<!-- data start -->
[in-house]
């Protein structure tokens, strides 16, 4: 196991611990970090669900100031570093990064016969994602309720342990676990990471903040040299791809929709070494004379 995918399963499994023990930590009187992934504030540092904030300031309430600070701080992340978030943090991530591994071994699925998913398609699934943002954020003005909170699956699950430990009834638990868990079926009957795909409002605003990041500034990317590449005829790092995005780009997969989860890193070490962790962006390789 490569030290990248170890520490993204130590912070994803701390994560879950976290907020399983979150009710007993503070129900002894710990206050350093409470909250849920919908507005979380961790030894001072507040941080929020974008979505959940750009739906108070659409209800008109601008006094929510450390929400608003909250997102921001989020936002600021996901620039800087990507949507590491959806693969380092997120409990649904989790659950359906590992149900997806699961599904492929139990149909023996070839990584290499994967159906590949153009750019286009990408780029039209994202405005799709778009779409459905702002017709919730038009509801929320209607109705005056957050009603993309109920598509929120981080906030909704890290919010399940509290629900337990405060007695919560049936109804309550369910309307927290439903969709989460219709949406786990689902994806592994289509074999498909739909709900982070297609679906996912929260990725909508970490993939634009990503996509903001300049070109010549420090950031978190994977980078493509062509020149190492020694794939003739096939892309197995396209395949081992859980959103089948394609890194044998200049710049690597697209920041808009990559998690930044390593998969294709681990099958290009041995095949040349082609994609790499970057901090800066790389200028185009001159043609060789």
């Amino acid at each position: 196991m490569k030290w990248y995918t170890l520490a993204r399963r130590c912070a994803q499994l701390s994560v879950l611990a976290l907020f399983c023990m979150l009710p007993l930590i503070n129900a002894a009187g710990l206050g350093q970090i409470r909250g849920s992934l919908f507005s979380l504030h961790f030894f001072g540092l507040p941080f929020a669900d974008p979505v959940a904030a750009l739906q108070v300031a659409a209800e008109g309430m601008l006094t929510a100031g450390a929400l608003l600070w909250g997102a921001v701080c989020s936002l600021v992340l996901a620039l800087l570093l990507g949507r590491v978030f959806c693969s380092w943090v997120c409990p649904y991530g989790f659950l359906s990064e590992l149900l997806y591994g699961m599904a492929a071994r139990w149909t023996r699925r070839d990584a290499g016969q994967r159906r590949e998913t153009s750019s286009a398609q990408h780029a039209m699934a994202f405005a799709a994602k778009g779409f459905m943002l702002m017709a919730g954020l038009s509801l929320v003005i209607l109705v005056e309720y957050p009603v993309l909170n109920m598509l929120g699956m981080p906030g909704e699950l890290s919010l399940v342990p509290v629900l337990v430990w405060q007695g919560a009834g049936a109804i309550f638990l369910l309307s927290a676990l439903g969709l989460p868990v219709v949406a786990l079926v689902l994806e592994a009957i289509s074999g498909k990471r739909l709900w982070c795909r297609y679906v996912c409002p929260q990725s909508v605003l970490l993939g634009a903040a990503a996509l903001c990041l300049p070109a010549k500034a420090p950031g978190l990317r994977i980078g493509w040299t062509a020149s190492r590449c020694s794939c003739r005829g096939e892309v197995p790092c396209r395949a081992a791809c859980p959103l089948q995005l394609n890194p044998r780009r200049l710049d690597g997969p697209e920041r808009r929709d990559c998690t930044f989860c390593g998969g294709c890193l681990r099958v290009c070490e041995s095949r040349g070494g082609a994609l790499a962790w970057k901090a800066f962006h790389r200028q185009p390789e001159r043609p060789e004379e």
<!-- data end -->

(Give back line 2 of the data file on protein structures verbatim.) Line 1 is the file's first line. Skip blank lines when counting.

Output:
């Protein structure tokens, strides 16, 4: 196991611990970090669900100031570093990064016969994602309720342990676990990471903040040299791809929709070494004379 995918399963499994023990930590009187992934504030540092904030300031309430600070701080992340978030943090991530591994071994699925998913398609699934943002954020003005909170699956699950430990009834638990868990079926009957795909409002605003990041500034990317590449005829790092995005780009997969989860890193070490962790962006390789 490569030290990248170890520490993204130590912070994803701390994560879950976290907020399983979150009710007993503070129900002894710990206050350093409470909250849920919908507005979380961790030894001072507040941080929020974008979505959940750009739906108070659409209800008109601008006094929510450390929400608003909250997102921001989020936002600021996901620039800087990507949507590491959806693969380092997120409990649904989790659950359906590992149900997806699961599904492929139990149909023996070839990584290499994967159906590949153009750019286009990408780029039209994202405005799709778009779409459905702002017709919730038009509801929320209607109705005056957050009603993309109920598509929120981080906030909704890290919010399940509290629900337990405060007695919560049936109804309550369910309307927290439903969709989460219709949406786990689902994806592994289509074999498909739909709900982070297609679906996912929260990725909508970490993939634009990503996509903001300049070109010549420090950031978190994977980078493509062509020149190492020694794939003739096939892309197995396209395949081992859980959103089948394609890194044998200049710049690597697209920041808009990559998690930044390593998969294709681990099958290009041995095949040349082609994609790499970057901090800066790389200028185009001159043609060789």